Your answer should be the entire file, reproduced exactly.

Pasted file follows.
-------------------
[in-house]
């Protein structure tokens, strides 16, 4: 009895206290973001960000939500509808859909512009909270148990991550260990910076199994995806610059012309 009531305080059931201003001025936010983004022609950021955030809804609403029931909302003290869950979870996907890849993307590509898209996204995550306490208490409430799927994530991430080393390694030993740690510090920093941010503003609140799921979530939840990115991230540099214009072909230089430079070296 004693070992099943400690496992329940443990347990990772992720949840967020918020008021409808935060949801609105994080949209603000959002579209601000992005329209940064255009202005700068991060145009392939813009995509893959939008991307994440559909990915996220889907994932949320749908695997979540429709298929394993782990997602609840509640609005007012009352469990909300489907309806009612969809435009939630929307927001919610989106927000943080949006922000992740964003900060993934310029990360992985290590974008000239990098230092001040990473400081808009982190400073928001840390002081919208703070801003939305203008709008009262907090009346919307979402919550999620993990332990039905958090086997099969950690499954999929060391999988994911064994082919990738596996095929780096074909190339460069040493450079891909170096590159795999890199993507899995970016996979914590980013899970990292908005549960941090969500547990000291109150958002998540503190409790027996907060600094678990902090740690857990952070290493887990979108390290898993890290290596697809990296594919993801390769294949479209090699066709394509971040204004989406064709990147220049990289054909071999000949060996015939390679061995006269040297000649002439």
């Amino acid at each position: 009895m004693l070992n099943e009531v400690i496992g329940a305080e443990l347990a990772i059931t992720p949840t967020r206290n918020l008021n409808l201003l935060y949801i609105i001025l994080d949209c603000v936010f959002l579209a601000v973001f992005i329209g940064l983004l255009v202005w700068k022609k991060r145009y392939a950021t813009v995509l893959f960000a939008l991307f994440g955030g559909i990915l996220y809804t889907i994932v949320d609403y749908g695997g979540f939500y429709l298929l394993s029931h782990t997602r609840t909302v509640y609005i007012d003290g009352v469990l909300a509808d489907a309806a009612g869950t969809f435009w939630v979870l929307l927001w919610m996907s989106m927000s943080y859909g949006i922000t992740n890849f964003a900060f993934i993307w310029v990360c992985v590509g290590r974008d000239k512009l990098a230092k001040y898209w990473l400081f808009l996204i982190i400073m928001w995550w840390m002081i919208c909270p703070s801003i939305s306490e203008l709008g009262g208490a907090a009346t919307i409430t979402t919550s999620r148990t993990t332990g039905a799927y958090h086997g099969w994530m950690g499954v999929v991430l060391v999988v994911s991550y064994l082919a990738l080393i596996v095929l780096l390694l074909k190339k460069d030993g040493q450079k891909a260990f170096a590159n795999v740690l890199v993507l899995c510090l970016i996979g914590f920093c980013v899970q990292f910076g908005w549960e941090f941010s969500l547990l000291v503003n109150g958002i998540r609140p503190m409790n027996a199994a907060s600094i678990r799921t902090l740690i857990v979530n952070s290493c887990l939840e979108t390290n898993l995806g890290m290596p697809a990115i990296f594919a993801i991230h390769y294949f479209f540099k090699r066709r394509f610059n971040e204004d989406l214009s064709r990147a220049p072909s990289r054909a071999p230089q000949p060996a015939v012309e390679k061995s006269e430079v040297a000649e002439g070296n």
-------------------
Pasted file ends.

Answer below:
[in-house]
């Protein structure tokens, strides 16, 4: 009895206290973001960000939500509808859909512009909270148990991550260990910076199994995806610059012309 009531305080059931201003001025936010983004022609950021955030809804609403029931909302003290869950979870996907890849993307590509898209996204995550306490208490409430799927994530991430080393390694030993740690510090920093941010503003609140799921979530939840990115991230540099214009072909230089430079070296 004693070992099943400690496992329940443990347990990772992720949840967020918020008021409808935060949801609105994080949209603000959002579209601000992005329209940064255009202005700068991060145009392939813009995509893959939008991307994440559909990915996220889907994932949320749908695997979540429709298929394993782990997602609840509640609005007012009352469990909300489907309806009612969809435009939630929307927001919610989106927000943080949006922000992740964003900060993934310029990360992985290590974008000239990098230092001040990473400081808009982190400073928001840390002081919208703070801003939305203008709008009262907090009346919307979402919550999620993990332990039905958090086997099969950690499954999929060391999988994911064994082919990738596996095929780096074909190339460069040493450079891909170096590159795999890199993507899995970016996979914590980013899970990292908005549960941090969500547990000291109150958002998540503190409790027996907060600094678990902090740690857990952070290493887990979108390290898993890290290596697809990296594919993801390769294949479209090699066709394509971040204004989406064709990147220049990289054909071999000949060996015939390679061995006269040297000649002439």
């Amino acid at each position: 009895m004693l070992n099943e009531v400690i496992g329940a305080e443990l347990a990772i059931t992720p949840t967020r206290n918020l008021n409808l201003l935060y949801i609105i001025l994080d949209c603000v936010f959002l579209a601000v973001f992005i329209g940064l983004l255009v202005w700068k022609k991060r145009y392939a950021t813009v995509l893959f960000a939008l991307f994440g955030g559909i990915l996220y809804t889907i994932v949320d609403y749908g695997g979540f939500y429709l298929l394993s029931h782990t997602r609840t909302v509640y609005i007012d003290g009352v469990l909300a509808d489907a309806a009612g869950t969809f435009w939630v979870l929307l927001w919610m996907s989106m927000s943080y859909g949006i922000t992740n890849f964003a900060f993934i993307w310029v990360c992985v590509g290590r974008d000239k512009l990098a230092k001040y898209w990473l400081f808009l996204i982190i400073m928001w995550w840390m002081i919208c909270p703070s801003i939305s306490e203008l709008g009262g208490a907090a009346t919307i409430t979402t919550s999620r148990t993990t332990g039905a799927y958090h086997g099969w994530m950690g499954v999929v991430l060391v999988v994911s991550y064994l082919a990738l080393i596996v095929l780096l390694l074909k190339k460069d030993g040493q450079k891909a260990f170096a590159n795999v740690l890199v993507l899995c510090l970016i996979g914590f920093c980013v899970q990292f910076g908005w549960e941090f941010s969500l547990l000291v503003n109150g958002i998540r609140p503190m409790n027996a199994a907060s600094i678990r799921t902090l740690i857990v979530n952070s290493c887990l939840e979108t390290n898993l995806g890290m290596p697809a990115i990296f594919a993801i991230h390769y294949f479209f540099k090699r066709r394509f610059n971040e204004d989406l214009s064709r990147a220049p072909s990289r054909a071999p230089q000949p060996a015939v012309e390679k061995s006269e430079v040297a000649e002439g070296n």